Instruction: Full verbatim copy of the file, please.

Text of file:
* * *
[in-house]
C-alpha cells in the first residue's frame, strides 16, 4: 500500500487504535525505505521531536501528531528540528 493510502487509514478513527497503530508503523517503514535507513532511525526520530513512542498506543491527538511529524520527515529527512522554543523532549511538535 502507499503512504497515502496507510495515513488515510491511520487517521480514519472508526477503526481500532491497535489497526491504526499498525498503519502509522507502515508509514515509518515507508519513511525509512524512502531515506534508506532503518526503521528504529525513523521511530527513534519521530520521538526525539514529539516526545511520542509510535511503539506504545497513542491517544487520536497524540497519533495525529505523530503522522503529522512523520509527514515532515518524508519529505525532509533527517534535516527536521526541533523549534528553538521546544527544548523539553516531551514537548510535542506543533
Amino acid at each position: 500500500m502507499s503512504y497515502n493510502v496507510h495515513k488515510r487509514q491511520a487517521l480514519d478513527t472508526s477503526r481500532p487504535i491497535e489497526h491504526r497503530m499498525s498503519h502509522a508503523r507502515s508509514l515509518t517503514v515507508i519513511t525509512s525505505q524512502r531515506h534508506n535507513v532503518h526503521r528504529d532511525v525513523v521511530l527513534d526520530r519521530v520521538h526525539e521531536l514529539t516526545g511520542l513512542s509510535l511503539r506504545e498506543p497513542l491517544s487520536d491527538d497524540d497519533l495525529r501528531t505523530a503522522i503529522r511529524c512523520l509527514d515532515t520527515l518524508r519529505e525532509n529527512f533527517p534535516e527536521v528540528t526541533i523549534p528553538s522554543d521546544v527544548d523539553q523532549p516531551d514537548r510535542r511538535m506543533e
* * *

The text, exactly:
[in-house]
C-alpha cells in the first residue's frame, strides 16, 4: 500500500487504535525505505521531536501528531528540528 493510502487509514478513527497503530508503523517503514535507513532511525526520530513512542498506543491527538511529524520527515529527512522554543523532549511538535 502507499503512504497515502496507510495515513488515510491511520487517521480514519472508526477503526481500532491497535489497526491504526499498525498503519502509522507502515508509514515509518515507508519513511525509512524512502531515506534508506532503518526503521528504529525513523521511530527513534519521530520521538526525539514529539516526545511520542509510535511503539506504545497513542491517544487520536497524540497519533495525529505523530503522522503529522512523520509527514515532515518524508519529505525532509533527517534535516527536521526541533523549534528553538521546544527544548523539553516531551514537548510535542506543533
Amino acid at each position: 500500500m502507499s503512504y497515502n493510502v496507510h495515513k488515510r487509514q491511520a487517521l480514519d478513527t472508526s477503526r481500532p487504535i491497535e489497526h491504526r497503530m499498525s498503519h502509522a508503523r507502515s508509514l515509518t517503514v515507508i519513511t525509512s525505505q524512502r531515506h534508506n535507513v532503518h526503521r528504529d532511525v525513523v521511530l527513534d526520530r519521530v520521538h526525539e521531536l514529539t516526545g511520542l513512542s509510535l511503539r506504545e498506543p497513542l491517544s487520536d491527538d497524540d497519533l495525529r501528531t505523530a503522522i503529522r511529524c512523520l509527514d515532515t520527515l518524508r519529505e525532509n529527512f533527517p534535516e527536521v528540528t526541533i523549534p528553538s522554543d521546544v527544548d523539553q523532549p516531551d514537548r510535542r511538535m506543533e